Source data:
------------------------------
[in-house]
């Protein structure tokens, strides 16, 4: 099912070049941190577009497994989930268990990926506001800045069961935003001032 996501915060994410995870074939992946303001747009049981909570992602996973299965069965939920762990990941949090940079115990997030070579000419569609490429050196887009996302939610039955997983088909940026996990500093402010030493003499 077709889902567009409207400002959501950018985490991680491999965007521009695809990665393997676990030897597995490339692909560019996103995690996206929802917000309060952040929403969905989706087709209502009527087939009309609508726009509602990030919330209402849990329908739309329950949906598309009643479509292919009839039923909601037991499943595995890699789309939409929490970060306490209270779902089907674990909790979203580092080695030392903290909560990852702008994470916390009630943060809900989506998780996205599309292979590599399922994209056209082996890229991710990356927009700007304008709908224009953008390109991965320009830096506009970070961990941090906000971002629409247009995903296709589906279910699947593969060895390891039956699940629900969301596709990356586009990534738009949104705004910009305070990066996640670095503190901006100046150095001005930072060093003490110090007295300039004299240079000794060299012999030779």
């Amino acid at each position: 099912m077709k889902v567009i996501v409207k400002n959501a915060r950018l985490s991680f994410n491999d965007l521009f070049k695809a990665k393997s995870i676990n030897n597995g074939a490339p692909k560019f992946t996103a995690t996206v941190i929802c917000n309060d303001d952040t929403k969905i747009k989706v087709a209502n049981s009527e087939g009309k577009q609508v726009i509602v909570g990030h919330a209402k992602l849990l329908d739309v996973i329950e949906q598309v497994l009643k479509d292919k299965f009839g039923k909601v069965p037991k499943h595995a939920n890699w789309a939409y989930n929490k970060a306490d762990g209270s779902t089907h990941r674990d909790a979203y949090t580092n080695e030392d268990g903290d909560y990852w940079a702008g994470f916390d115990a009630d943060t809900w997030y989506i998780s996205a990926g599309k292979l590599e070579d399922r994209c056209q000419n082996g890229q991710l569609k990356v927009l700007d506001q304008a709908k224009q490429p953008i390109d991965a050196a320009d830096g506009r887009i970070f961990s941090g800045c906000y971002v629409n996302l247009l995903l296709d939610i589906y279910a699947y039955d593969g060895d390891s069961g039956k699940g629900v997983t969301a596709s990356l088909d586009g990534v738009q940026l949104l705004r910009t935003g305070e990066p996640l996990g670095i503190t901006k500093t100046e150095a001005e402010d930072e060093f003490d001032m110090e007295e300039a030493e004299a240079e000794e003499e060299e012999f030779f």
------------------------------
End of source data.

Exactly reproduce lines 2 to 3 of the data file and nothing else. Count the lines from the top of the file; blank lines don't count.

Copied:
């Protein structure tokens, strides 16, 4: 099912070049941190577009497994989930268990990926506001800045069961935003001032 996501915060994410995870074939992946303001747009049981909570992602996973299965069965939920762990990941949090940079115990997030070579000419569609490429050196887009996302939610039955997983088909940026996990500093402010030493003499 077709889902567009409207400002959501950018985490991680491999965007521009695809990665393997676990030897597995490339692909560019996103995690996206929802917000309060952040929403969905989706087709209502009527087939009309609508726009509602990030919330209402849990329908739309329950949906598309009643479509292919009839039923909601037991499943595995890699789309939409929490970060306490209270779902089907674990909790979203580092080695030392903290909560990852702008994470916390009630943060809900989506998780996205599309292979590599399922994209056209082996890229991710990356927009700007304008709908224009953008390109991965320009830096506009970070961990941090906000971002629409247009995903296709589906279910699947593969060895390891039956699940629900969301596709990356586009990534738009949104705004910009305070990066996640670095503190901006100046150095001005930072060093003490110090007295300039004299240079000794060299012999030779």
């Amino acid at each position: 099912m077709k889902v567009i996501v409207k400002n959501a915060r950018l985490s991680f994410n491999d965007l521009f070049k695809a990665k393997s995870i676990n030897n597995g074939a490339p692909k560019f992946t996103a995690t996206v941190i929802c917000n309060d303001d952040t929403k969905i747009k989706v087709a209502n049981s009527e087939g009309k577009q609508v726009i509602v909570g990030h919330a209402k992602l849990l329908d739309v996973i329950e949906q598309v497994l009643k479509d292919k299965f009839g039923k909601v069965p037991k499943h595995a939920n890699w789309a939409y989930n929490k970060a306490d762990g209270s779902t089907h990941r674990d909790a979203y949090t580092n080695e030392d268990g903290d909560y990852w940079a702008g994470f916390d115990a009630d943060t809900w997030y989506i998780s996205a990926g599309k292979l590599e070579d399922r994209c056209q000419n082996g890229q991710l569609k990356v927009l700007d506001q304008a709908k224009q490429p953008i390109d991965a050196a320009d830096g506009r887009i970070f961990s941090g800045c906000y971002v629409n996302l247009l995903l296709d939610i589906y279910a699947y039955d593969g060895d390891s069961g039956k699940g629900v997983t969301a596709s990356l088909d586009g990534v738009q940026l949104l705004r910009t935003g305070e990066p996640l996990g670095i503190t901006k500093t100046e150095a001005e402010d930072e060093f003490d001032m110090e007295e300039a030493e004299a240079e000794e003499e060299e012999f030779f």